Despite his work recording a veritable encyclopedia of legendary and successful indie artists, as well as a handful of rather uncool major label bands, Albini’s derision about Steely Dan’s work is likely rooted in a kind of anachronistic disdain for studio perfection, a pejorative synonymous with “sterility,” anathema to those who, in 2023, still self-identify as “punks” (it should be noted, however, that the irrefutably punk rock Minutemen had no such qualms).
Quantum Criminals renders this critique shallow and reductive. Pappademas suggests that Steely Dan’s notorious quest for perfectionism has been largely overstated, the band’s easy-target fussiness perhaps willed into existence via the folklore and conjecture of the idealistic upstarts who’ve been waging a one-sided war against anything with a whiff of boomer excess since long before Ian paid the security deposit on the Dischord house.
Sure, Becker and Fagen famously spent entire days painstakingly editing two syllables of a lead vocal, but they also knew when to let their freak flags fly. Though no one will ever mistake Steely Dan for Crazy Horse, Fagen and Becker placed a great deal of faith in the musicians they hired, and they trusted and encouraged collective improvisation in the studio. No specific bass or guitar parts for a Steely Dan song were ever written in advance; these duties were often left to the individual players to compose. The version of fan favorite “Any Major Dude Will Tell You” heard on 1974’s Pretzel Logic is a second take.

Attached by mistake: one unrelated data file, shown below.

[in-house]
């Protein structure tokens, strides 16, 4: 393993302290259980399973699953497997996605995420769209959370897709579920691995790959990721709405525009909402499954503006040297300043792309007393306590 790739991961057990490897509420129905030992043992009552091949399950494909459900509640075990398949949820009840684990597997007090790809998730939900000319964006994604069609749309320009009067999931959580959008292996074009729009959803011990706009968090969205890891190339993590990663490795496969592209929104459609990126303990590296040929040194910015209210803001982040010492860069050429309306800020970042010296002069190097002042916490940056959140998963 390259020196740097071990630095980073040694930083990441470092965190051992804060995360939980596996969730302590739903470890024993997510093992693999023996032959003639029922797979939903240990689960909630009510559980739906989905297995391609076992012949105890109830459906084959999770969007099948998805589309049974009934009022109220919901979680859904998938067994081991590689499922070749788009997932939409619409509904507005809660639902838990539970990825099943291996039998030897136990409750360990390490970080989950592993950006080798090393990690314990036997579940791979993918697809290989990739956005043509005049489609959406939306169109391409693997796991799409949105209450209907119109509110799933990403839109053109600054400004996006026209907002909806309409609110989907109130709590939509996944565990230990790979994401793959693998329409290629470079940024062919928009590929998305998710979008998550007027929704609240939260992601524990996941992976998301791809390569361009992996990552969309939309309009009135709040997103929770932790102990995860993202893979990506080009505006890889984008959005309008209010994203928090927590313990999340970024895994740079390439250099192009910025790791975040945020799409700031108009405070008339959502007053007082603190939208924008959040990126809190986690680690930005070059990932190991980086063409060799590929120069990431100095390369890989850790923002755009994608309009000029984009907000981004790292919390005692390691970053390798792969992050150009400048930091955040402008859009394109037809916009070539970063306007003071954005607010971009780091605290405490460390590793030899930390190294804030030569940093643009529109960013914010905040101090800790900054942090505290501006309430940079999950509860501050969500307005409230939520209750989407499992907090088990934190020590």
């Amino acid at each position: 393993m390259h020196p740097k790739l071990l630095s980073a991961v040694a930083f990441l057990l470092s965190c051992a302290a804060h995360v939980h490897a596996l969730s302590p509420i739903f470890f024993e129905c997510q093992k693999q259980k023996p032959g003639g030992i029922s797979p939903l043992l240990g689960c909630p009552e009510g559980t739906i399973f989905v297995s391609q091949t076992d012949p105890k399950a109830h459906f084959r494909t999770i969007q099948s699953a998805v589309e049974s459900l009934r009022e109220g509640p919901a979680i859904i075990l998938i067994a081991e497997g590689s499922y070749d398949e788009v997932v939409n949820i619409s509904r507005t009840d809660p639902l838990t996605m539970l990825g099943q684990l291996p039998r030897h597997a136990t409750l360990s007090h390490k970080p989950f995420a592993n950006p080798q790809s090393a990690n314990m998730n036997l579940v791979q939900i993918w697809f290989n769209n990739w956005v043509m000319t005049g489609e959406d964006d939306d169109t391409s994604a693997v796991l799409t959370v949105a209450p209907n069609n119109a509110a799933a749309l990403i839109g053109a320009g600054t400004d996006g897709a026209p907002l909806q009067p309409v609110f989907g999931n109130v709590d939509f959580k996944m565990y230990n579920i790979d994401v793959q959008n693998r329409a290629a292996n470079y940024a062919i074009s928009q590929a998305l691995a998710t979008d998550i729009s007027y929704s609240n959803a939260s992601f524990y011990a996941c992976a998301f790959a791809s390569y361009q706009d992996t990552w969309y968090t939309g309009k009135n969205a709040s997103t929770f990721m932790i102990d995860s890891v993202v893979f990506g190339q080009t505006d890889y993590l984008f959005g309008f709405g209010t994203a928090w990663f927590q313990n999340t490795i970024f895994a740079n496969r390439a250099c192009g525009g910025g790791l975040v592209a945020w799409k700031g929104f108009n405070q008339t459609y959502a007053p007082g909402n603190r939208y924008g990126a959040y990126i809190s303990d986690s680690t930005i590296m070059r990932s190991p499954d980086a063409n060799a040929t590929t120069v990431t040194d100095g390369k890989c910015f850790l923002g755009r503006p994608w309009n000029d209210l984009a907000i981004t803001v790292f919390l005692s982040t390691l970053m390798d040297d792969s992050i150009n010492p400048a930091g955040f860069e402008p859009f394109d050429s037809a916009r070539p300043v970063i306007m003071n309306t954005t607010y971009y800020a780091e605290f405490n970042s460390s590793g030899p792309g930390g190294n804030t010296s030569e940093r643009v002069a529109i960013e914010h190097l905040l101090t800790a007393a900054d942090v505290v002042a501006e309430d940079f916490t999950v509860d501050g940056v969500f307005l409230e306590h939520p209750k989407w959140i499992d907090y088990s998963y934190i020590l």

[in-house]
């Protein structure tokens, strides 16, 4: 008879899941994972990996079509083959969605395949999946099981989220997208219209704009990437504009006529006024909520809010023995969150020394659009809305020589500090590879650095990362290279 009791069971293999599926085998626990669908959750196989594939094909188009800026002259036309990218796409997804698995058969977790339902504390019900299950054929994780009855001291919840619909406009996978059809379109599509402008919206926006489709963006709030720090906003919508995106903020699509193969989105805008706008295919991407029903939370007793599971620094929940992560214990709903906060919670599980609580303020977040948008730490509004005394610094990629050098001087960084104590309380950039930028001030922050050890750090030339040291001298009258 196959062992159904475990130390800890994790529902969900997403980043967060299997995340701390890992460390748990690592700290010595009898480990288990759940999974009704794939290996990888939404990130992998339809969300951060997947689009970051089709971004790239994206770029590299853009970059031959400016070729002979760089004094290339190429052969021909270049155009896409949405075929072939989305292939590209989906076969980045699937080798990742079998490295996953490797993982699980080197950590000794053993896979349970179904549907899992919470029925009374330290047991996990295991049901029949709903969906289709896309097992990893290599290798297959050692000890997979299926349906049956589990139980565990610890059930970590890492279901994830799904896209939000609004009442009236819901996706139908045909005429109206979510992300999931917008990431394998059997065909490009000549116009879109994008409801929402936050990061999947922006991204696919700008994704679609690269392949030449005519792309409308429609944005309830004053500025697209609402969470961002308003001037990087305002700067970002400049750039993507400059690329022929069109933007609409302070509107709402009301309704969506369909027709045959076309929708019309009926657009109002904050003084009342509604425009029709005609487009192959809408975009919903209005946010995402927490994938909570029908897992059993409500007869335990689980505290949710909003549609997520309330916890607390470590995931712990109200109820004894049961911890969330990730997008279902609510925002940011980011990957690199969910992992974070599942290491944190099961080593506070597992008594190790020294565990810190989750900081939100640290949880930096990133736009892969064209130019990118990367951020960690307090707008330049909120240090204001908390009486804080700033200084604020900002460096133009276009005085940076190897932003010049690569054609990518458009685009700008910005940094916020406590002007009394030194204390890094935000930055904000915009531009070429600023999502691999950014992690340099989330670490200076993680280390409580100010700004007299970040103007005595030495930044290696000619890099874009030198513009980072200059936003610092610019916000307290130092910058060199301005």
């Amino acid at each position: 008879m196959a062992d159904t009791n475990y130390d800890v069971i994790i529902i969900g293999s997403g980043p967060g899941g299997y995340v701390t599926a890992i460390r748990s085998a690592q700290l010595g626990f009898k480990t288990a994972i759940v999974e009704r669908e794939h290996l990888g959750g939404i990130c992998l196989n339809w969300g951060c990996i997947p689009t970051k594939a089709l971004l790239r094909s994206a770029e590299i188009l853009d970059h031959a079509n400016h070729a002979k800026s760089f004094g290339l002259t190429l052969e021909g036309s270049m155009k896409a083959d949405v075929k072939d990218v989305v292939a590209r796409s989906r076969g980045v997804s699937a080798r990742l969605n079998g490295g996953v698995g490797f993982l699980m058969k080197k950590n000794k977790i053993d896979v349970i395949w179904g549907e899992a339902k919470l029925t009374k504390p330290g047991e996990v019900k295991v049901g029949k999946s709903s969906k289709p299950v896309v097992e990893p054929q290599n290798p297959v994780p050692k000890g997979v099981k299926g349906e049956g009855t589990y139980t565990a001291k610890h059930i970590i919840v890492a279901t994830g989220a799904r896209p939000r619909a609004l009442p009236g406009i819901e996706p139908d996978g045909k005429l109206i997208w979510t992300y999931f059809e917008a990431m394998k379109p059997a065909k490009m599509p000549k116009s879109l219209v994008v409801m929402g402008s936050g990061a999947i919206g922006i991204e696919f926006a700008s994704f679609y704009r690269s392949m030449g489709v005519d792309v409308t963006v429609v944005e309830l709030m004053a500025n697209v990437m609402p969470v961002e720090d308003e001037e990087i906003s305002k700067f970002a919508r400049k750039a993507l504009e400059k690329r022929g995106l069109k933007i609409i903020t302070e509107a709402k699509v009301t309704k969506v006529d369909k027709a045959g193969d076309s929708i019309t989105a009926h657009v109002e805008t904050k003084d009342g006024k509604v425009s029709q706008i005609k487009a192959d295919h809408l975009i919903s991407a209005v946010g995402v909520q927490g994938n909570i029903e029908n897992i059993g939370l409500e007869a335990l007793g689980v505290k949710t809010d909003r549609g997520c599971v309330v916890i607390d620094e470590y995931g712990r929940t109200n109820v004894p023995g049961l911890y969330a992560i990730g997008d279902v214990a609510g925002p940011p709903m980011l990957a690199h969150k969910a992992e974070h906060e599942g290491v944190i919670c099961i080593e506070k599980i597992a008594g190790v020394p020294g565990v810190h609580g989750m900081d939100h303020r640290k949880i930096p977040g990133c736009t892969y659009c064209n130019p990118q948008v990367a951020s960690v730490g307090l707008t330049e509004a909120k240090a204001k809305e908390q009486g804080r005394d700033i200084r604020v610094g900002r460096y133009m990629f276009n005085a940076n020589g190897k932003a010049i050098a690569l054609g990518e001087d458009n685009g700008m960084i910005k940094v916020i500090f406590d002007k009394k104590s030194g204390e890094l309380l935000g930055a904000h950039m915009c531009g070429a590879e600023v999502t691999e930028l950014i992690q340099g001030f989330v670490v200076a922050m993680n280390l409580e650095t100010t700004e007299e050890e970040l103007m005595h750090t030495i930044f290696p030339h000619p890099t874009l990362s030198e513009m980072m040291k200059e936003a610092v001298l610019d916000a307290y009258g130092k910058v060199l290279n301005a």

Taste being subjective, Quantum Criminals nonetheless anticipates and nullifies complaints such as those made by purist cranks like Albini. Crucially, it is not perfectionism itself, but the desire for such that defines Steely Dan. Fagen and Becker were artists with impossibly high standards who inevitably fell short.
“The story of Steely Dan,” Pappademas writes, “is only superficially about a band making the most impossibly smooth and flawless music the world has ever heard; it’s really about a band setting out to do that.”
While I’m not quite ready to wholly embrace the notion of Steely Dan as Fitzcarraldo, it is merely one of many persuasive arguments in this terrific and irresistible book.
(Photo Credit: Joan LeMay)